And, Uh, Um, OOPS: The Third Members Of Great Musical Trios You Probably Can't Name
Last night we all watched as Governor Rick Perry blanked on the third department he would do away with if he was elected president. It was one of those moments - a la Scanners - when we all tensely waited for his head to explode, figuratively. Of course we love the guy and he's too precious to lose, with his dimpled smile and hair, omuhguh the hair.
Which got us to thinking last evening, what other things can people not name the third part of? Most folks can tell you the plot lines of the first two Back To The Future films, but most would be hard-pressed to say much about the third BTTF flick beyond that it was set in the Wild West and featured ZZ Top. We all know that ZZ Top is Dusty Hill, Billy "Fucking" Gibbons, and Frank Beard right? Just checking.
Rock history is filled with trios which have a third member who somehow gets slighted in the annals of memory. It's not their fault, and it doesn't say anything about their contribution to the puzzle that made the music at all. Maybe they were the quiet one for the duration of the band's heyday and never quite jumped out in front of the camera.
Even if you can't spell his name correctly, you know that Nirvana's bassist was Krist Novoselic.
Sting, Stewart Copeland and...Andy Summers. Duh. Dude, he was in the Animals and the Soft Machine too.
We all know Eric Clapton, Ginger Baker. But Jack Bruce played bass too, the rumble that helped Clapton make all those great singles and albums.
This is bound to piss people off. Quick! Husker Du is Bob Mould...the guy with the moustache, and...Grant Hart! That's right, the Du was Mould, Grant Hart, and Greg Norton. Nice try, but "Moustache Man" isn't on Norton's driver's license.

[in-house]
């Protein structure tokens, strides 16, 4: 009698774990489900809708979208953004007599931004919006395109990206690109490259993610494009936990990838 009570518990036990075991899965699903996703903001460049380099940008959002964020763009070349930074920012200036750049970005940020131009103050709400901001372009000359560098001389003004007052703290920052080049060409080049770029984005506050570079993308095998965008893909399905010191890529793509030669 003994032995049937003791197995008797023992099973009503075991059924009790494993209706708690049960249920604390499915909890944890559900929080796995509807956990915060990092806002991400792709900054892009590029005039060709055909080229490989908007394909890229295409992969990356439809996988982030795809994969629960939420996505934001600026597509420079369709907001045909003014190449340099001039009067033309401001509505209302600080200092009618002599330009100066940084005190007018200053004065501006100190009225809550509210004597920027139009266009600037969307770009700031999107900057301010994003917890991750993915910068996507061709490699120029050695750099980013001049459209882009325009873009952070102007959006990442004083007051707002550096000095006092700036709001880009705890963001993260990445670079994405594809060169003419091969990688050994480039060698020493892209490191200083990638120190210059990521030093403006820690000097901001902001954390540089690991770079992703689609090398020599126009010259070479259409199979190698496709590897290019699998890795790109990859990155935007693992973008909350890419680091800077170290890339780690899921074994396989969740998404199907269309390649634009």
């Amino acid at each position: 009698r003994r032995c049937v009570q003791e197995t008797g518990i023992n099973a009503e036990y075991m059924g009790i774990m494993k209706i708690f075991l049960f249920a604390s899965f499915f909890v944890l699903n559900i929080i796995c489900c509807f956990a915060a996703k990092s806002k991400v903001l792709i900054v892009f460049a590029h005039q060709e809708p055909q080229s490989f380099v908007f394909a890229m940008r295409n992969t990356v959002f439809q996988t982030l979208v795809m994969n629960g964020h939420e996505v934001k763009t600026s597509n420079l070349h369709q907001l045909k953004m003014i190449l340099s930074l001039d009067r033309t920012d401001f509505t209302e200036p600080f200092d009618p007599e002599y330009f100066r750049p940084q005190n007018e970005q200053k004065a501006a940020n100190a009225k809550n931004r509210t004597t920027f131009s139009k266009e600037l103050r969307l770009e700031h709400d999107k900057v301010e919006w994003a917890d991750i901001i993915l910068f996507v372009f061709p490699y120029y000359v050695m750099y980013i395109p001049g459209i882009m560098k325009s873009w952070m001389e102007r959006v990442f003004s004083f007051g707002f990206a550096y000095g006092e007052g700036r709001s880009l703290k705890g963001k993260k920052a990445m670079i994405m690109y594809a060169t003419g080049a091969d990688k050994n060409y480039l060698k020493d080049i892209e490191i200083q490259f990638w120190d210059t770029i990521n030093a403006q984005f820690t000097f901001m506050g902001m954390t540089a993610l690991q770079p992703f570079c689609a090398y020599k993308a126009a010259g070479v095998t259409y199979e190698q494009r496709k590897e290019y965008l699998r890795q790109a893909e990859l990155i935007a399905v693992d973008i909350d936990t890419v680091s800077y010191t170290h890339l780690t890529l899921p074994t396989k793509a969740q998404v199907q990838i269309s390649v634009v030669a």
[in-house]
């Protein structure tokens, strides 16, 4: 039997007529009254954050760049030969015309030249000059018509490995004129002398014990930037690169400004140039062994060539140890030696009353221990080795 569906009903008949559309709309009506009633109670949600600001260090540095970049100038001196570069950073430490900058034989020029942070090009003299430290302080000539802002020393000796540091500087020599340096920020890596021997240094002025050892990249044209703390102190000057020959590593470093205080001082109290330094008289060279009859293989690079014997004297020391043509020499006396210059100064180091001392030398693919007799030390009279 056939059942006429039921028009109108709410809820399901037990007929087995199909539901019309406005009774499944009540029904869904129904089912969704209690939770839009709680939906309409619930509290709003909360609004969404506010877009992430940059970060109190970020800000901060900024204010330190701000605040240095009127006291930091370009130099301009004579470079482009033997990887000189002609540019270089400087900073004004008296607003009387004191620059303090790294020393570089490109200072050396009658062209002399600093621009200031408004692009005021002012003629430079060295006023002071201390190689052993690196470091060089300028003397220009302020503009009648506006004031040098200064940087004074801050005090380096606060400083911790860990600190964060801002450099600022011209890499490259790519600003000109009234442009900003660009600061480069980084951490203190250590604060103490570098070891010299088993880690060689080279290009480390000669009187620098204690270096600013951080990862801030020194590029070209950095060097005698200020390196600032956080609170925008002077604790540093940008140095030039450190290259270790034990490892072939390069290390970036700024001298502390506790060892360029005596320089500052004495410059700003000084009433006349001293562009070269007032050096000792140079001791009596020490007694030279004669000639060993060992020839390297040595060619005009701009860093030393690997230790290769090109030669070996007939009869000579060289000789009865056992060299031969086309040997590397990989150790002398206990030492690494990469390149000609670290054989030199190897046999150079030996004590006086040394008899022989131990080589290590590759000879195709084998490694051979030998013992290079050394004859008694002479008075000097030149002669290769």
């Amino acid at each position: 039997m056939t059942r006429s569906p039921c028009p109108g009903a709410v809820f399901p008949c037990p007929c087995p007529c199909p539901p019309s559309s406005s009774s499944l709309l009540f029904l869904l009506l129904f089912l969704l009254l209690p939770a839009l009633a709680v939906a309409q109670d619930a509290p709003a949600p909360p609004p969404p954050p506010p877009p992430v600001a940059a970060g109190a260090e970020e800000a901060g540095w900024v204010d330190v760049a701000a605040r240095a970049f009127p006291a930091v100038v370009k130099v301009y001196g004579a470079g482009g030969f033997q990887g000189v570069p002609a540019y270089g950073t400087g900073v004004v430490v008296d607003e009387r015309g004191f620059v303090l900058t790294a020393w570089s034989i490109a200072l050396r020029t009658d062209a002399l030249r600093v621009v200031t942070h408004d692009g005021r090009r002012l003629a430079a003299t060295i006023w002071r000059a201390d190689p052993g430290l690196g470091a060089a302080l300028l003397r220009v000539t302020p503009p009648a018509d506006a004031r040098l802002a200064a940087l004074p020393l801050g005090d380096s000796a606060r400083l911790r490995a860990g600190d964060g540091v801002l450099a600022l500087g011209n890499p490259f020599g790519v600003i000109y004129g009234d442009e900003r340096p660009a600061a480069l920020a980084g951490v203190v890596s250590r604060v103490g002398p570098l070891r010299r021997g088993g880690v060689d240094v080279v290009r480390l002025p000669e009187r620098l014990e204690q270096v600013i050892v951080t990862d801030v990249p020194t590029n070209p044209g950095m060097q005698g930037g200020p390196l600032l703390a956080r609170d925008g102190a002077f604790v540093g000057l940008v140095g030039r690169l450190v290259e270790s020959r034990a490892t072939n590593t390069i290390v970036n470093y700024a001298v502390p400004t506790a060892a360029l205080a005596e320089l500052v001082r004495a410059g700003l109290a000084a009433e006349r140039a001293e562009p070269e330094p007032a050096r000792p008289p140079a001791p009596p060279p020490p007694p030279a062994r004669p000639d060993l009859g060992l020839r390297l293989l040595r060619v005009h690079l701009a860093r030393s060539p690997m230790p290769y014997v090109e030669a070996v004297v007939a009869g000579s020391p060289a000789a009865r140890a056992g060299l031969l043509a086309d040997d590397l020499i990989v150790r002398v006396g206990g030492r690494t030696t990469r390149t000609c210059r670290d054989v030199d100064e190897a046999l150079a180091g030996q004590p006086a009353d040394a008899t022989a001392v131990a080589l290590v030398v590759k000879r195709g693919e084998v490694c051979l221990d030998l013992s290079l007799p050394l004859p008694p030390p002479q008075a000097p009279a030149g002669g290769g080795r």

The Stray Cats
There's Brian Setzer, who we all know from 1998, Slim Jim Phantom who plays in Lemmy's The Head Cat project and...Lee Rocker, who played upright bass in the Cats. It's cool if you had to use Wikipedia.
We love Rush, but some people -- read: non-nerds -- who cannot tell you who was in the band besides Geddy Lee and Neil Peart. Um, guitarist Alex Lifeson is a person too, guys.
Lauryn Hill, Wyclef Jean, and the guy who did the "Ghetto Superstar" song from Bulworth, Pras Michel of course. We doubt Pras has a hard time in public anyhow.
This seminal grungers were made up of J. Mascis, Lou Barlow, and drummer Murph, but you probably just wanted to say "that bald dude," which we get.
Don't cheat. George Hurley drummed behind the late D. Boon and bassist Mike Watt for five years is all. While it's on our minds, be sure to check out We Jam Econo, an excellent documentary on the band.
WC was in rap super-group Westside Connection with Ice Cube and Mack 10. We needed to check Wiki for that one ourselves, which is shameful.
Contrary to pop-culture belief, Chuck D and Flava Flav aren't in fact the only members of Public Enemy. Professor Griff is there somewhere too. We think.
The Three Tenors
Oh, you know who Luciano Pavarotti is -- was -- and if you grew up in a cultured home, you know that Plácido Domingo was there too. But José Carreras ripped up shit with TTT too. Check out this Seinfeld episode so you don't feel so alone in your dumbness.